ATHENS – Trent Thompson is shy. He doesn’t do many interviews. He may be Georgia’s best defensive player, but he hardly gets credit for it. And that’s just fine with him.
“It’s just not my time yet,” Thompson said.
If it’s not, it’s getting there.
Georgia’s young defense is rising as the season finishes, now ranking fourth in the SEC, and there’s an argument to be made that Thompson, its sophomore defensive tackle, has been the unit’s MVP.
Even if he was temporarily benched in the middle of the season.
Two years ago, Thompson was the nation’s No. 1 overall recruit, according to 247Sports.com. Georgia went down to Albany and secured Thompson’s commitment in what was a relatively quiet fight for such a sought-after recruit. Thompson committed before his senior season, didn’t seek out publicity, and stuck with his commitment through signing day.
Georgia coaches like Tracy Rocker have had some concerns about Trent Thompson’s practice performance. (RANDY SCHAFER/Special.)
As a freshman, Thompson moved into the lineup in the latter half of the season, showing flashes of his potential. But it was difficult to get a lot of snaps on a senior-laden line.
This year, Thompson immediately began with a starting job, and again showed his potential – only to lose that starting spot midway through the season to a freshman, Julian Rochester.
“He had a spell in the middle of the season there where we thought Julian was practicing better and playing a little better than him, so Julian was playing a little more,” head coach Kirby Smart said. “Trenton has gone back to work and out-worked him, out-competed him.”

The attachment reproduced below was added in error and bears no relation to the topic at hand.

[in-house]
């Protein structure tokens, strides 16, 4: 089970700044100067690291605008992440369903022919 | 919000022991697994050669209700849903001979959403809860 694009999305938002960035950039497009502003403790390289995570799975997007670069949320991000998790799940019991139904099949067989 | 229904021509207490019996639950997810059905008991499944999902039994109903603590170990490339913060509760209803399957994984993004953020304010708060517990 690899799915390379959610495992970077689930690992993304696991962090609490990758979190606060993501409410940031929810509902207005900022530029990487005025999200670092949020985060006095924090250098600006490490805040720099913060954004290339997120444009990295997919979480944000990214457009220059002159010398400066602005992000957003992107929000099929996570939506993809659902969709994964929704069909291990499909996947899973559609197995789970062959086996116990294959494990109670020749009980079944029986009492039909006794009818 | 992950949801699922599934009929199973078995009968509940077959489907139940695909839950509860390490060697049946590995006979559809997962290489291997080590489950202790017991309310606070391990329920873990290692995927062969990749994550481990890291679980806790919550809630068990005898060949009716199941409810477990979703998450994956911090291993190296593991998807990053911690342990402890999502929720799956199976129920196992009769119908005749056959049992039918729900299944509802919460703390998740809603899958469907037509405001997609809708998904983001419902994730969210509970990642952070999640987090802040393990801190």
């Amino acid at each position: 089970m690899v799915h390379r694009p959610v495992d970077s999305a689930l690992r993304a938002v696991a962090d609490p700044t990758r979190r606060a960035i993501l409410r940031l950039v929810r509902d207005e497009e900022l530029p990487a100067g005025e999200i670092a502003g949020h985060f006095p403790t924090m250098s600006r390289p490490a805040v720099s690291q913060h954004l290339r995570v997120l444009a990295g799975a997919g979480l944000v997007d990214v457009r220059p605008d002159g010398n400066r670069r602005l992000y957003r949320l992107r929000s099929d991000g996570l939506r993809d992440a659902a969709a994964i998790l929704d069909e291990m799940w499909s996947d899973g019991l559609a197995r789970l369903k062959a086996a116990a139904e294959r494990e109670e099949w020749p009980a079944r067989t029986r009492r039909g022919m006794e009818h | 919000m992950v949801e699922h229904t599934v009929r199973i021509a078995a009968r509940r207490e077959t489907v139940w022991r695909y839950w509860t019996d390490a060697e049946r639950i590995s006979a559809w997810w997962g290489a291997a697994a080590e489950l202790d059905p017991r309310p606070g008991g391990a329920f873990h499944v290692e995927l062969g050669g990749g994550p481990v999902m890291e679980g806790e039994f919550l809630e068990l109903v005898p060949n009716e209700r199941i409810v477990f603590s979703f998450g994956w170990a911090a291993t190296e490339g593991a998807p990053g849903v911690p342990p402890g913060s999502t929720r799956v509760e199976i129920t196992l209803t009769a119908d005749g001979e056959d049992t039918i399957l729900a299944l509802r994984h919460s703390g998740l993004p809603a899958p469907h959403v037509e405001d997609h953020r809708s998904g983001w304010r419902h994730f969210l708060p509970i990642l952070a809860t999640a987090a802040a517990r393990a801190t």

It was the Auburn game that Thompson regained the spot – at halftime of the game, actually. But Georgia rotates so many defensive lineman, and Thompson played so well even when he wasn’t starting, that Thompson’s demotion was hardly noticed.
Just the way he generally wants it.
“It’s good not having all that attention,” Thompson said. “I like being regular.”
Thompson is fourth on the team in tackles, with 45, something not easily done for a defensive tackle in a 3-4 base system. He’s second on the team with six tackles-for-loss, and also has two sacks.
It takes a keen eye to notice how Thompson impacts the game for Georgia’s defense. He’s not a defensive back grabbing interceptions or a linebacker racking up sacks. But Thompson, with his combination of size (6-foot-4 and 309 pounds) and athleticism pushes the pocket on passes, and creates a push against the run.
But sometimes he also just makes a play. Last Saturday, Louisiana-Lafayette tried a run on fourth-and-1 in the third quarter, and Thompson broke through with a leg tackle to end the drive, and help ice the game for Georgia.
“He’s just disruptive in the backfield a lot,” junior nose tackle John Atkins said. “You need someone like Trent on your team.”
“Trenton has really responded well to the adversity he’s had and he’s had some games that he’s really played well. And he’s got to continue to develop his technique, I would say,” Smart said. “But he is an explosive, athletic defensive tackle, which is hard to find.”
Thompson, asked how he’s done this season, flashed a grin. His answer betrayed a sense of confidence, but also an acknowledgement of what the coaches want to see, not just on Saturdays.
“I think I’ve had a pretty good season,” Thompson said. “I’ve taken coaching well. I make sure I don’t miss so many people, I make sure I make the plays I do at practice.”